This article examines the status of battered woman syndrome (BWS) testimony in Canadian courts and assesses the impact of the leading decision, Regina (R.) v. Lavallee. Acknowledging the test of reasonableness in criminal trials was constructed on a male model, the Supreme Court in Lavallee corrected the gendered interpretation of women in abusive relationships by admitting the BWS evidence. Feminist legal scholars questioned whether Lavallee had succeeded in dispelling the stereotypes around battered women. These concerns were partially addressed in R. v. Malott, but some tough issues remain: applying the reasonableness test to women of color and the narrow base of BWS evidence. Some directions are discussed: discarding BWS testimony, framing a redefined and expanded BWS testimony, introducing a new defense based on self-preservation, and adopting an alternative interpretative frame such as "coercive control." The strengthening of BWS testimony would call for the judges' referencing of latest empirical research on battered women.
Literature on battered woman syndrome is examined with a view to validating the use of the word 'syndrome'. It is concluded that there is now sufficient information to justify its serious consideration as a form of post-traumatic stress disorder, as that diagnosis is defined in DSM IV: and that this has significance for the legal defence of battered women who react aggressively towards their abusers.
The present study investigated the impact of two variables relating to general expert testimony pertaining to battered women on juror decision processes. Specifically, the gender of the expert, as well as the timing of the presentation of the testimony, were investigated in a simulated homicide trial involving a battered woman who had killed her abuser. Results indicated that when the expert was female and the testimony was presented prior to the defendant's testimony, juror's verdicts were more lenient. Moreover, across a range of case judgments, male jurors' perceptions were more favorable to the defendant when the expert was female as opposed to male. On two of the judgments this latter pattern of results was only evidenced when the testimony was presented early as opposed to late. The significance of these findings is discussed.
As in other countries, woman abuse is a leading public health issue in Canada. In recognition of its seriousness and the need to interrupt the cycle of violence, several jurisdictions outside of Canada have enacted mandatory reporting laws for woman abuse that require health care workers to report cases. This article reviews the major debates surrounding mandatory reporting of woman abuse with an emphasis on where knowledge is incomplete but would be of benefit when weighing the pros and cons of such laws. We conclude with comments and recommendations with respect to Canada and its health legislation.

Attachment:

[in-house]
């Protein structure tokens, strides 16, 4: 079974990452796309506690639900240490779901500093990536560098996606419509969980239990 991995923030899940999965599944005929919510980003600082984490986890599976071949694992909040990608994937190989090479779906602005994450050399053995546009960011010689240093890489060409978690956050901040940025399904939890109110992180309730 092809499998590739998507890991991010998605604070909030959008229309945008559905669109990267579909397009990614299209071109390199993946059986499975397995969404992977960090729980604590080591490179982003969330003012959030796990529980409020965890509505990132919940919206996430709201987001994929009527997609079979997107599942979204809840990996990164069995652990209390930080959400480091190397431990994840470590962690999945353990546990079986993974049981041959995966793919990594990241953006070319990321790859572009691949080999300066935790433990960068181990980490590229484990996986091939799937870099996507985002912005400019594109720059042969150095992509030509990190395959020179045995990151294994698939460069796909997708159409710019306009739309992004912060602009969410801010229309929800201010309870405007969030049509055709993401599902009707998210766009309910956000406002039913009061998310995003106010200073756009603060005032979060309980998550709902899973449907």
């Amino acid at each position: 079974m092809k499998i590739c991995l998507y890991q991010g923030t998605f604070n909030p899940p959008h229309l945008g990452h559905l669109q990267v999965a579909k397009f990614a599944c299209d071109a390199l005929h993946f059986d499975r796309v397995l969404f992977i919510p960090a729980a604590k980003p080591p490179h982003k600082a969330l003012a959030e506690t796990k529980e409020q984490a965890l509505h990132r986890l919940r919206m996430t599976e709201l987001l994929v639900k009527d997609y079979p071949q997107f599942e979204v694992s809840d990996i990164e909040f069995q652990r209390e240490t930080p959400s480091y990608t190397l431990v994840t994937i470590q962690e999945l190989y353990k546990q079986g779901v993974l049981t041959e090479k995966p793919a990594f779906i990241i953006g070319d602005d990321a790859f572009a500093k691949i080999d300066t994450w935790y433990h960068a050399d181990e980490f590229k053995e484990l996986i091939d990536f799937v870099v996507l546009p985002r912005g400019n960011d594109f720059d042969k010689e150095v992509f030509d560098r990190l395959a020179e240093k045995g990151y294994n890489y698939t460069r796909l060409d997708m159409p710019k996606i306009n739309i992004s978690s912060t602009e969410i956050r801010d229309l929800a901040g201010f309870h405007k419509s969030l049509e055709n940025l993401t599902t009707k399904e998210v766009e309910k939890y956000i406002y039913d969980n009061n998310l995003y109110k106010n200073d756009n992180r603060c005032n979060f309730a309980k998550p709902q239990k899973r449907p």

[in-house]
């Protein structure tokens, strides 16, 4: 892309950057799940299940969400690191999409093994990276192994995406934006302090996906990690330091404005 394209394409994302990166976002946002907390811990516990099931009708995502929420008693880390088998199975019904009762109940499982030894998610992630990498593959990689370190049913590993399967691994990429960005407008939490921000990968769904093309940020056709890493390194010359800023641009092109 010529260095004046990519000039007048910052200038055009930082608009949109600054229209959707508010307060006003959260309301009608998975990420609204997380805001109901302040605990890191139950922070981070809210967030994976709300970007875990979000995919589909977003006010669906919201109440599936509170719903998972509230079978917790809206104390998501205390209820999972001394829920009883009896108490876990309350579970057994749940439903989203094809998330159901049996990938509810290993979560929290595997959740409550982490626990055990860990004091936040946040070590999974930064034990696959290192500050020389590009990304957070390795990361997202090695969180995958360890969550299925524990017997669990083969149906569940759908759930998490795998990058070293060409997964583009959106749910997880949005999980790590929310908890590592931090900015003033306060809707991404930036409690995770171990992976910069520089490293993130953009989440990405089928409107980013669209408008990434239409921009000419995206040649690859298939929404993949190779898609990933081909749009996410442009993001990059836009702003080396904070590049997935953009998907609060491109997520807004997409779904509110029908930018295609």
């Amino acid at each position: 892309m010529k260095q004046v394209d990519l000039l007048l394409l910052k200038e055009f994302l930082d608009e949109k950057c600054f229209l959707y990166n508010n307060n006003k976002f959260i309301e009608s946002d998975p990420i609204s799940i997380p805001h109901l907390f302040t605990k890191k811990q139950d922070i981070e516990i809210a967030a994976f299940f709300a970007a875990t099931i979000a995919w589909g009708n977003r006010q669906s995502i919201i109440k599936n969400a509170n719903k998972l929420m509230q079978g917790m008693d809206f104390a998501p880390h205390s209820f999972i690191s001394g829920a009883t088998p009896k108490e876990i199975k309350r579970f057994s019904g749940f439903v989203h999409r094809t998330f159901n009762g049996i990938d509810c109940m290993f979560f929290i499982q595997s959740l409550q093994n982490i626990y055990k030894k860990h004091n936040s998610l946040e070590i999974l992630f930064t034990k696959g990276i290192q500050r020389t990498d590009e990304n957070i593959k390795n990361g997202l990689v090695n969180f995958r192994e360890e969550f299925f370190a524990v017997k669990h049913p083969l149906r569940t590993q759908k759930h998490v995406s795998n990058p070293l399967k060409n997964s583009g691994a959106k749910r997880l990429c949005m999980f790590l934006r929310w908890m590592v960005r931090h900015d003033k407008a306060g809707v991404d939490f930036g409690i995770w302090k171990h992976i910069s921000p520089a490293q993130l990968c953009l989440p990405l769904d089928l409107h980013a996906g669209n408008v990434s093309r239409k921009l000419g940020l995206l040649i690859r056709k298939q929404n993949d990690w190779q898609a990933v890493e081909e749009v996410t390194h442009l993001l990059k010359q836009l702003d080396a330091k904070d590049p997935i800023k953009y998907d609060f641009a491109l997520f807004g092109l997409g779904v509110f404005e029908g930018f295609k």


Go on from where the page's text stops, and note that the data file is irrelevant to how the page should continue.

Participants (N = 200) were presented with a criminal homicide trial involving a battered woman who had killed her abuser. Within the trial, both the response history (passive, active) and presence of expert testimony pertaining to battered woman syndrome (present, absent) were systematically varied. As well, half of the participants in each of these conditions were provided with a nullification instruction informing them that they were free to disregard the law and acquit should a strict application of the law result in an unjust verdict. Results indicated that, compared to the passive response condition, the mock jurors were no less receptive to the expert testimony in the active response condition. The impact of the testimony on participants' verdicts, however, was moderated by the nullification instruction. That is, although the presence of the testimony did result in greater verdict leniency, this only occurred when the mock jurors had been released from a strict application of the law. The implications of these findings are discussed.
The Canadian government has introduced numerous policies, guidelines, and mandates at the federal and provincial levels that recognize woman abuse as a serious social problem and violation of the law. Nonetheless, recent feminist research continues to expose laws and practices that fail woman abuse victims. The present study examined the experiences of women victims in domestic violence cases and the barriers they faced in dealing with the police, the courts, and social service agencies. Despite government initiatives, the study results corroborate previous findings indicating that many battered women feel further traumatized by ambivalent or discriminatory attitudes and practices prevalent within the system.
The main aim of the Swedish Women's Peace reform in 1998 was to enhance criminal legal protection for women exposed to violence in heterosexual relationships and to promote gender equality. However, these ambitions risk being contravened in a masculinist criminal legal system. One problem concerns how the victim is constructed in criminal legal cases. The author argues that moral balancing and discourses of responsibility and guilt in Swedish cases constrain the agency possible for women and suggest that a more comprehensive policy in Sweden must be developed to include violent men, their agency, and their responsibility for the violence.